ALPHARETTA, Ga. -- When Florida defensive tackle Leon Orr violated the terms of his deferred prosecution agreement for his misdemeanor marijuana possession charge by being cited for knowingly driving with a suspended license on Monday, he became the ninth Florida player arrested and the 11th overall arrest during Will Muschamp's short coaching tenure.
Though Orr wasn't taken into custody, his citation did count as an official arrest.
With that, there's a growing perception that Florida has an off-field discipline problem. The numbers are hard to ignore, but Muschamp isn't convinced there's a problem. He acknowledges the run-ins that have taken place since he officially took over for Urban Meyer in January of 2011, but insists that perception isn't his reality.
While he wouldn't comment on Orr's situation, he did say that increased media outlets have placed the microscope closer to college athletes.
"When you're dealing with young people, it's an ongoing educational process, especially in this day and age," Muschamp told ESPN.com shortly before he greeted the Atlanta Gator Club at The Metropolitan Club in Alpharetta Wednesday. "I'm not taking a shot at anyone in the media. It's your job to report and more things are being reported now than 15, 12, eight, five years ago. There's more social media outlets now where there's more information. There's a lot of misinformation out there, too."
Of the 11 arrests, only three have occurred during this calendar year, while five occurred during Muschamp's first spring.
You can see a summary of the arrests here.
The overall number is high for less than two years, but it's obvious the off-field incidents have steadily decreased and Muschamp said there's "no question" the discipline is better now than it was when he first arrived ... and he's right.
It hasn't been an overnight transformation, but the improvement is there. Muschamp took over a team that experienced 32 arrests during Meyer's six-year tenure and feels things are turning around. He especially sees it in the fact that during his first five months on the job he had five arrests on his hands. Since September, he's had three.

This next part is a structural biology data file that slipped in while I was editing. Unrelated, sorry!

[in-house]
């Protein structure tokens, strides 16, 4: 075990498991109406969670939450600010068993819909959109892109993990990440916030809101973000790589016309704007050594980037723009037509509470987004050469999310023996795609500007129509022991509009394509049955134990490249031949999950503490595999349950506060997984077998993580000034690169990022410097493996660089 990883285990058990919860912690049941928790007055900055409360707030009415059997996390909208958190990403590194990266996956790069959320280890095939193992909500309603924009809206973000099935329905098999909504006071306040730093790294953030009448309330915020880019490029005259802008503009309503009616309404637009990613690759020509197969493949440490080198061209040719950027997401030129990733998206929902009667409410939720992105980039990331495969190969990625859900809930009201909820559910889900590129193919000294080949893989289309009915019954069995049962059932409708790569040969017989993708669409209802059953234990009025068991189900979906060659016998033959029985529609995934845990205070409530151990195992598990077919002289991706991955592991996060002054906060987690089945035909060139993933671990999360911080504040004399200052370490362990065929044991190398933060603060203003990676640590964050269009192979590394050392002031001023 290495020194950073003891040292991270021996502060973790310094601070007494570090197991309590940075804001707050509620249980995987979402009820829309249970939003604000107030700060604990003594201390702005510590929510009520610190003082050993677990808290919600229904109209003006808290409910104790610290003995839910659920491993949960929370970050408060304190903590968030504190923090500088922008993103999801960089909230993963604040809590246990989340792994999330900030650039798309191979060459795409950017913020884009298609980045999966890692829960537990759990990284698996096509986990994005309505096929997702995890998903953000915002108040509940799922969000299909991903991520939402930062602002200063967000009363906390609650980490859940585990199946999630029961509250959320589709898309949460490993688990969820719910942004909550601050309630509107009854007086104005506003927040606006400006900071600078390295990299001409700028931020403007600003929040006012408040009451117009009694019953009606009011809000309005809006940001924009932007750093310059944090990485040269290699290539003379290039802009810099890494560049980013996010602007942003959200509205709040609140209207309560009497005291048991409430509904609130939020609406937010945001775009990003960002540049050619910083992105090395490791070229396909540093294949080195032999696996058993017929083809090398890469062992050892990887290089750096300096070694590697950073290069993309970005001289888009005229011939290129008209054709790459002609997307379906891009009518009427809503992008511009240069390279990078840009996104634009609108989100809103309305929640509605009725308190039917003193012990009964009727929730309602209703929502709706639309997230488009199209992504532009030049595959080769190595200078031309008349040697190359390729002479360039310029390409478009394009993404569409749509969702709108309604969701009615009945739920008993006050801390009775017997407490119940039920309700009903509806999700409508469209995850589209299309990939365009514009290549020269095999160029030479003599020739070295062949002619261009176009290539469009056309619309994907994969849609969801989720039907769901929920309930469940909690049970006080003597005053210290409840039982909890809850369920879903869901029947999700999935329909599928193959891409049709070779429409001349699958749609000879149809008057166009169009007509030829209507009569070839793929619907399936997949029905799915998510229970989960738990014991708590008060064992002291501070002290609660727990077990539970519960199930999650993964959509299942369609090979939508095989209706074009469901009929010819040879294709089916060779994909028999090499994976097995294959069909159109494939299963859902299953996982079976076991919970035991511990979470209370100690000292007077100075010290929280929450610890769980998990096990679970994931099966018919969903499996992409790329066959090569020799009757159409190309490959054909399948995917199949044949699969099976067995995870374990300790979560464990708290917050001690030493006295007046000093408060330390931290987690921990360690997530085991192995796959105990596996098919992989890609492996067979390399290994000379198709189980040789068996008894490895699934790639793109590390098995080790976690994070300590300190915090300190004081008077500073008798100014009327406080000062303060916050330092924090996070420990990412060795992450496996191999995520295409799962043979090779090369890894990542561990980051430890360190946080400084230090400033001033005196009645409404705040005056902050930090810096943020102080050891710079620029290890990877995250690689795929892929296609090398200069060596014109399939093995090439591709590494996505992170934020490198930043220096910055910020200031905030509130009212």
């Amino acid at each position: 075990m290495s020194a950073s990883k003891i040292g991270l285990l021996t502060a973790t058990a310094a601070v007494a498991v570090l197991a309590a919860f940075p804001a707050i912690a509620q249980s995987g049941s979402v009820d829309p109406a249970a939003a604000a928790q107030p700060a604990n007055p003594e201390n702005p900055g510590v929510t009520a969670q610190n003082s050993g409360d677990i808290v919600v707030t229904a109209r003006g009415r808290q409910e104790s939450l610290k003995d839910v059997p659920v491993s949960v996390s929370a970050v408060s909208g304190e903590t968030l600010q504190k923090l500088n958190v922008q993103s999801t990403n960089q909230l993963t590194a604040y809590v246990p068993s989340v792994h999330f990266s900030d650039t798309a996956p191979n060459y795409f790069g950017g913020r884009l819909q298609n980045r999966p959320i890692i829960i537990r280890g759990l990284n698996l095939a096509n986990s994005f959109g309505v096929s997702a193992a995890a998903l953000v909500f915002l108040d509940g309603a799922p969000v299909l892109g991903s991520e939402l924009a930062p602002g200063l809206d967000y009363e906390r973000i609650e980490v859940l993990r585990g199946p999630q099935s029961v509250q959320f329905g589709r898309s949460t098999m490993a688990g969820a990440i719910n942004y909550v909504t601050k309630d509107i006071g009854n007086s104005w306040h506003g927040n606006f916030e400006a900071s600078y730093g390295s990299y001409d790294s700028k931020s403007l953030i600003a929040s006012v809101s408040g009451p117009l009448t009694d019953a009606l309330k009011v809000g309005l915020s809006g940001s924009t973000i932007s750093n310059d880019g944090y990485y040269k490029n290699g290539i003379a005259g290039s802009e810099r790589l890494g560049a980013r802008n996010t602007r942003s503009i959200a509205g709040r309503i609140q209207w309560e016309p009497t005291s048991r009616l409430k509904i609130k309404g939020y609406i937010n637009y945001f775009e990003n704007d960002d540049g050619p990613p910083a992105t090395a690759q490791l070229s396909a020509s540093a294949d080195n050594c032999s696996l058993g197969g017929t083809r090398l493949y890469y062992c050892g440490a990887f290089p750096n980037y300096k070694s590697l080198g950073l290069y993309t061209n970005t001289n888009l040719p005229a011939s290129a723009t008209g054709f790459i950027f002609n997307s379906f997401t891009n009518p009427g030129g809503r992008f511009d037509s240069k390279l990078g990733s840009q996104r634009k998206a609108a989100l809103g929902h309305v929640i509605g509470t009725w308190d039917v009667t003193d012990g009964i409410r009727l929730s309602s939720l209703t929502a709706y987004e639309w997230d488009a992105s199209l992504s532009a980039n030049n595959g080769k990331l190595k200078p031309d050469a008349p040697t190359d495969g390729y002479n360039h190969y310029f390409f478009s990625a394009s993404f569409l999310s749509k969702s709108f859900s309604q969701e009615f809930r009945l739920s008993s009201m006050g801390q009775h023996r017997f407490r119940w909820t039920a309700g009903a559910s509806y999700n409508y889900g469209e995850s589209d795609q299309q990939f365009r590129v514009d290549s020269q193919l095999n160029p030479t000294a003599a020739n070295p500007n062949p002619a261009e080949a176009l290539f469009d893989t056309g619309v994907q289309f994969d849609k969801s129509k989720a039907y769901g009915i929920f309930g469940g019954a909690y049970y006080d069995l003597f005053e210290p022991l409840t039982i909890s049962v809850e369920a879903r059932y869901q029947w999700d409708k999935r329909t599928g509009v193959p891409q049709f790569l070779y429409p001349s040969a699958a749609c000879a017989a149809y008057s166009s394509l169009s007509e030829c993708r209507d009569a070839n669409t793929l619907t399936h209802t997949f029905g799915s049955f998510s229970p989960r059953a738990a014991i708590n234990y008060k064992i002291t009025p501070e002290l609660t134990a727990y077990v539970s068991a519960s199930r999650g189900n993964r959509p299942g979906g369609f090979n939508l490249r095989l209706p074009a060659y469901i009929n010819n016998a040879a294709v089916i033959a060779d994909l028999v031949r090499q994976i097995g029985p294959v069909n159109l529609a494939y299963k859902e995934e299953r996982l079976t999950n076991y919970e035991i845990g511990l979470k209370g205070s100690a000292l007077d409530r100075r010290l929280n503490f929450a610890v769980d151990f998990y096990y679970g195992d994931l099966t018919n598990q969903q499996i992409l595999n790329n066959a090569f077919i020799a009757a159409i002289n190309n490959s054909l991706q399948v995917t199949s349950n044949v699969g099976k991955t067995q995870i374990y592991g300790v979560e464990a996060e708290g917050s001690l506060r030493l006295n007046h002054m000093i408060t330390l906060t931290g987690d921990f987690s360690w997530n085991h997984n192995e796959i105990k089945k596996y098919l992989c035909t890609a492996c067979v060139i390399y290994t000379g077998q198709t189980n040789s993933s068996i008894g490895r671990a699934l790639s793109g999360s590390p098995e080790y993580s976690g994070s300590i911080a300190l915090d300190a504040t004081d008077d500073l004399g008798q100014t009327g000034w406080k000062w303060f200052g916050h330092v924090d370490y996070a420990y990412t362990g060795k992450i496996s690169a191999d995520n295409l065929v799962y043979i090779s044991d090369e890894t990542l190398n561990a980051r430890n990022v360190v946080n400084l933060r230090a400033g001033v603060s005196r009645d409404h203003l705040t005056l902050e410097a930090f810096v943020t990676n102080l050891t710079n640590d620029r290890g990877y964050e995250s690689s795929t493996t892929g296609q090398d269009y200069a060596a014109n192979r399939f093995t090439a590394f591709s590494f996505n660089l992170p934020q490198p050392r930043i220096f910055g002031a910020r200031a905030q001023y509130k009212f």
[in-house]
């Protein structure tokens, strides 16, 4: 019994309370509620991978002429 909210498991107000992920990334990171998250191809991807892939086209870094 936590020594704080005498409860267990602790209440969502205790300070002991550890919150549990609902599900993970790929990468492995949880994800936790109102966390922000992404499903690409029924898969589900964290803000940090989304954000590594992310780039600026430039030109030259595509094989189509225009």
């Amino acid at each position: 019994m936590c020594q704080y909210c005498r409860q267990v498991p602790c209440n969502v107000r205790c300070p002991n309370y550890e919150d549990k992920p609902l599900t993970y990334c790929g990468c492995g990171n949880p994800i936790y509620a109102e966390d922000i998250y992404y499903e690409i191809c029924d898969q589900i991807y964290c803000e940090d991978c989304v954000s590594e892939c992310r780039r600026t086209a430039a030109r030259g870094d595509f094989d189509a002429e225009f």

"At the end of the day, our players understand that there are consequences for their actions," Muschamp said. "They understand there's a certain accountability within the program. It's not a right to play at Florida, it's a privilege."
Though not all punishments have been made public, action has been taken by Muschamp. Star cornerback Janoris Jenkins was dismissed after his two marijuana-related arrests, while former linebacker Dee Finley didn't play against Tennessee last year following his arrest for driving with a suspended license and resisting arrest without violence. He later transferred to North Alabama last October.
Tight end A.C. Leonard, who was arrested for battery in February, was suspended for part of spring and Muschamp has said there will be further suspension this fall, meaning he could miss multiple games.
Three of the nine players arrested are no longer with the program.
With spring practice over with, Muschamp said the concerns of the offseason are on his mind. Players have less strict class schedules and more time on their hands. More time away from the coaches can be a dangerous time for programs.
Muschamp is putting the team in the hands of the players and strength coach Jeff Dillman. Muschamp said he isn't relying on a select group of players to lead the team, but expects everyone to hold each other accountable for workouts, off-field behavior and classroom work ethic. Muschamp said reports from Dillman have been positive.
Muschamp also said off-field issues haven't affected recruiting. He said conversations concerning that have gone over well with recruits and their parents and he's been able to promote Florida and its players well.
"We've got the right guys in our locker room," he said. "Are they all deacons in the church? No, but we've got a good locker room. I know one thing: My two young boys love being in the locker room."